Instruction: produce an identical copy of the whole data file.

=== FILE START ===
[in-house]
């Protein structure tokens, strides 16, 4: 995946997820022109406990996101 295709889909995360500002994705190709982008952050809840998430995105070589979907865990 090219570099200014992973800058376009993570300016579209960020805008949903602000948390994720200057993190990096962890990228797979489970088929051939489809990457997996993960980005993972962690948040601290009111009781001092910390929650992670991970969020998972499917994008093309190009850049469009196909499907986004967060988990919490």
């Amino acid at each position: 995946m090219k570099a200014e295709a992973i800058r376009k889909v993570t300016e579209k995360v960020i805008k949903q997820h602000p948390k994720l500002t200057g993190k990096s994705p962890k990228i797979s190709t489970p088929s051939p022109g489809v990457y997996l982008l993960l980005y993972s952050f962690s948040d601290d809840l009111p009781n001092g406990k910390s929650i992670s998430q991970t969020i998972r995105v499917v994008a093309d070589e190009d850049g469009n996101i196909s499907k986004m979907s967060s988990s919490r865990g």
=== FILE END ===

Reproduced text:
[in-house]
């Protein structure tokens, strides 16, 4: 995946997820022109406990996101 295709889909995360500002994705190709982008952050809840998430995105070589979907865990 090219570099200014992973800058376009993570300016579209960020805008949903602000948390994720200057993190990096962890990228797979489970088929051939489809990457997996993960980005993972962690948040601290009111009781001092910390929650992670991970969020998972499917994008093309190009850049469009196909499907986004967060988990919490």
């Amino acid at each position: 995946m090219k570099a200014e295709a992973i800058r376009k889909v993570t300016e579209k995360v960020i805008k949903q997820h602000p948390k994720l500002t200057g993190k990096s994705p962890k990228i797979s190709t489970p088929s051939p022109g489809v990457y997996l982008l993960l980005y993972s952050f962690s948040d601290d809840l009111p009781n001092g406990k910390s929650i992670s998430q991970t969020i998972r995105v499917v994008a093309d070589e190009d850049g469009n996101i196909s499907k986004m979907s967060s988990s919490r865990g």